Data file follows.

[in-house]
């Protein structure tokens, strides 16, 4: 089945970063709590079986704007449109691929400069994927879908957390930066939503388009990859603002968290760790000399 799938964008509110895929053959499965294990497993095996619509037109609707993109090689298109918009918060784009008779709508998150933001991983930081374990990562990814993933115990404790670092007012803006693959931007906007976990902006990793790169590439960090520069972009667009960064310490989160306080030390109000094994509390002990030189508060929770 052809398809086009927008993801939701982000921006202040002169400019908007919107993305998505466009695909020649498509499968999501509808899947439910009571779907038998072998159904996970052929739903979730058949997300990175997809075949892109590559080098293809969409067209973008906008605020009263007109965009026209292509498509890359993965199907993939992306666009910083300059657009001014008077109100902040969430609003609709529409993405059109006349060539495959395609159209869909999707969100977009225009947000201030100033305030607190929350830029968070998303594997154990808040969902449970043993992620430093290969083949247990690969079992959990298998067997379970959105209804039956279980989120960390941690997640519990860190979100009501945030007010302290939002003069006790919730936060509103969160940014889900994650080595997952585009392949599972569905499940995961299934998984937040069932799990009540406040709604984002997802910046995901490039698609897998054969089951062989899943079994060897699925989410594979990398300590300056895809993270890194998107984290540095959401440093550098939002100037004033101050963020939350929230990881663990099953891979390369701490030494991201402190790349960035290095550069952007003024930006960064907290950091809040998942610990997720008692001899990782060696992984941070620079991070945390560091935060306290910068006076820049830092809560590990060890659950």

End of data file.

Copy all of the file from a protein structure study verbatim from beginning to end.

[in-house]
């Protein structure tokens, strides 16, 4: 089945970063709590079986704007449109691929400069994927879908957390930066939503388009990859603002968290760790000399 799938964008509110895929053959499965294990497993095996619509037109609707993109090689298109918009918060784009008779709508998150933001991983930081374990990562990814993933115990404790670092007012803006693959931007906007976990902006990793790169590439960090520069972009667009960064310490989160306080030390109000094994509390002990030189508060929770 052809398809086009927008993801939701982000921006202040002169400019908007919107993305998505466009695909020649498509499968999501509808899947439910009571779907038998072998159904996970052929739903979730058949997300990175997809075949892109590559080098293809969409067209973008906008605020009263007109965009026209292509498509890359993965199907993939992306666009910083300059657009001014008077109100902040969430609003609709529409993405059109006349060539495959395609159209869909999707969100977009225009947000201030100033305030607190929350830029968070998303594997154990808040969902449970043993992620430093290969083949247990690969079992959990298998067997379970959105209804039956279980989120960390941690997640519990860190979100009501945030007010302290939002003069006790919730936060509103969160940014889900994650080595997952585009392949599972569905499940995961299934998984937040069932799990009540406040709604984002997802910046995901490039698609897998054969089951062989899943079994060897699925989410594979990398300590300056895809993270890194998107984290540095959401440093550098939002100037004033101050963020939350929230990881663990099953891979390369701490030494991201402190790349960035290095550069952007003024930006960064907290950091809040998942610990997720008692001899990782060696992984941070620079991070945390560091935060306290910068006076820049830092809560590990060890659950």